Four dead, 138 sick on Holland America’s MS Zaandam cruise in limbo amid coronavirus crisis | THE DAILY HERALD

FORT LAUDERDALE–Four elderly passengers on board Holland America’s MS Zaandam have died on the cruise ship that is stuck in limbo during the coronavirus pandemic.

The ship is currently carrying 138 people who have complained of flu-like symptoms, which are similar to coronavirus symptoms. Two people have tested positive for coronavirus.

“Our thoughts and prayers are with their families and we are doing everything we can to support them during this difficult time,” Holland America Line said of the four who had died of undisclosed causes in a statement shared by spokesperson Erik Elvejord.

Elvejord added that Holland America Line is not at liberty to share whether those passengers had reported coronavirus symptoms due to privacy regulations. Sick are 53 passengers and 85 crew members. There are 1,243 passengers and 586 crew members on the ship, including 305 Americans. The ship did not have coronavirus tests available on board until Thursday evening when it rendezvoused with Holland America’s MS Rotterdam for additional supplies and medical personnel.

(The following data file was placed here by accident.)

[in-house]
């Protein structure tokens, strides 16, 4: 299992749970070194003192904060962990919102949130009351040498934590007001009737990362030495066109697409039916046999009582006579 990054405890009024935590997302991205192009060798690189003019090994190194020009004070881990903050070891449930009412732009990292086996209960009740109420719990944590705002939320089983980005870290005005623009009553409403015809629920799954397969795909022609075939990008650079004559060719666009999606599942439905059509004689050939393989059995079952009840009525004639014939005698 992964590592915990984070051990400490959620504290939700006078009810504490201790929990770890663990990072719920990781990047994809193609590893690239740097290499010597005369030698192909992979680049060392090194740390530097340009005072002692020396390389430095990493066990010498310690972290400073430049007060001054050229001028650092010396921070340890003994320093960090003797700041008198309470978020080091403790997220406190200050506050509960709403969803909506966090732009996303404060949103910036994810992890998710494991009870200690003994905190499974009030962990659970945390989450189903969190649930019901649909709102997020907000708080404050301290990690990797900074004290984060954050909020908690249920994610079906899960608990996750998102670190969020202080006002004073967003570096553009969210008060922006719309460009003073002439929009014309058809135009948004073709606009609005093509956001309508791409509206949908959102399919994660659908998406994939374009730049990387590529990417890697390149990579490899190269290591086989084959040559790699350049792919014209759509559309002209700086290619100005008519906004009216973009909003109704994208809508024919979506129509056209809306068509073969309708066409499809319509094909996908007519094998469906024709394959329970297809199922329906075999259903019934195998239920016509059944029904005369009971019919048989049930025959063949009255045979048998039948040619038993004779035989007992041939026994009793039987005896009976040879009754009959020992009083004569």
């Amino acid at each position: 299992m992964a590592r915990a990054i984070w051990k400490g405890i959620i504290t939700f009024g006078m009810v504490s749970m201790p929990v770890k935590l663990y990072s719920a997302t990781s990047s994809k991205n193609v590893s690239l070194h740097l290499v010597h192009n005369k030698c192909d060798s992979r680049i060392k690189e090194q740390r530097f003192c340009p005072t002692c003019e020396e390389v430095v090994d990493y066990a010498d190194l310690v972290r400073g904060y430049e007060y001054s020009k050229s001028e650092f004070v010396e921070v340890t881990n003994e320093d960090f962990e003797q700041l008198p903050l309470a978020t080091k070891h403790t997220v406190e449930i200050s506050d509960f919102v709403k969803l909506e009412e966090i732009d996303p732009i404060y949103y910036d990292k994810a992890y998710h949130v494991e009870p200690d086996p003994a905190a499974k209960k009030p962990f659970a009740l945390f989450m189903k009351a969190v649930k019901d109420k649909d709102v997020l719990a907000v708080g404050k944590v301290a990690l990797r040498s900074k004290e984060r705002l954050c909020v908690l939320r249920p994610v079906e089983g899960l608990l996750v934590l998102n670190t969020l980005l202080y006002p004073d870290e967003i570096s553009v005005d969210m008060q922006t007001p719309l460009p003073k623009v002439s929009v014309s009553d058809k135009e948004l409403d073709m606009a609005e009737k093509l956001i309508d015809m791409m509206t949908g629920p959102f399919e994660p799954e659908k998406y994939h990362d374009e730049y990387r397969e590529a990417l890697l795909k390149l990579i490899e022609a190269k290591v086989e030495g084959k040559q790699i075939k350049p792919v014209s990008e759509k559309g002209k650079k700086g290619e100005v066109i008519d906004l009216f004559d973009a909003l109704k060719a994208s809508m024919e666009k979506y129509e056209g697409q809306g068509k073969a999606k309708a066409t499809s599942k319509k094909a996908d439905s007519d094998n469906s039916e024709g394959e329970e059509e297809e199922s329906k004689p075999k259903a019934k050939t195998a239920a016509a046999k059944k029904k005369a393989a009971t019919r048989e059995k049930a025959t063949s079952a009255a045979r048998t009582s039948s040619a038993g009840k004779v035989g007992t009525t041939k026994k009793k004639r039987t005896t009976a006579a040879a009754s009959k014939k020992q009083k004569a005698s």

“While the onward plan for both ships is still being finalized, we continue to work with the Panamanian authorities on approval to transit the Panama Canal for sailing to Fort Lauderdale, Florida,” the line said in the statement. No one has been off the ship since March 14 when it was in Punta Arenas, Chile.

The Zaandam began its South American voyage from Buenos Aires, Argentina, on March 7 and was originally scheduled to end the sailing in San Antonio, Chile, March 21. However, Holland America Line, along with major cruise lines worldwide, announced March 13 it would suspend cruise operations for at least 30 days and end its cruises in progress.

The Zaandam stopped in Valparaiso, Chile, at the end of last week and has food and fuel for the remainder of the ship’s intended journey to the U.S., the line said.

Holland America Line is offering complimentary counseling services over the phone with their partner, Empathia, for passengers and crew members.

Source: The Daily Herald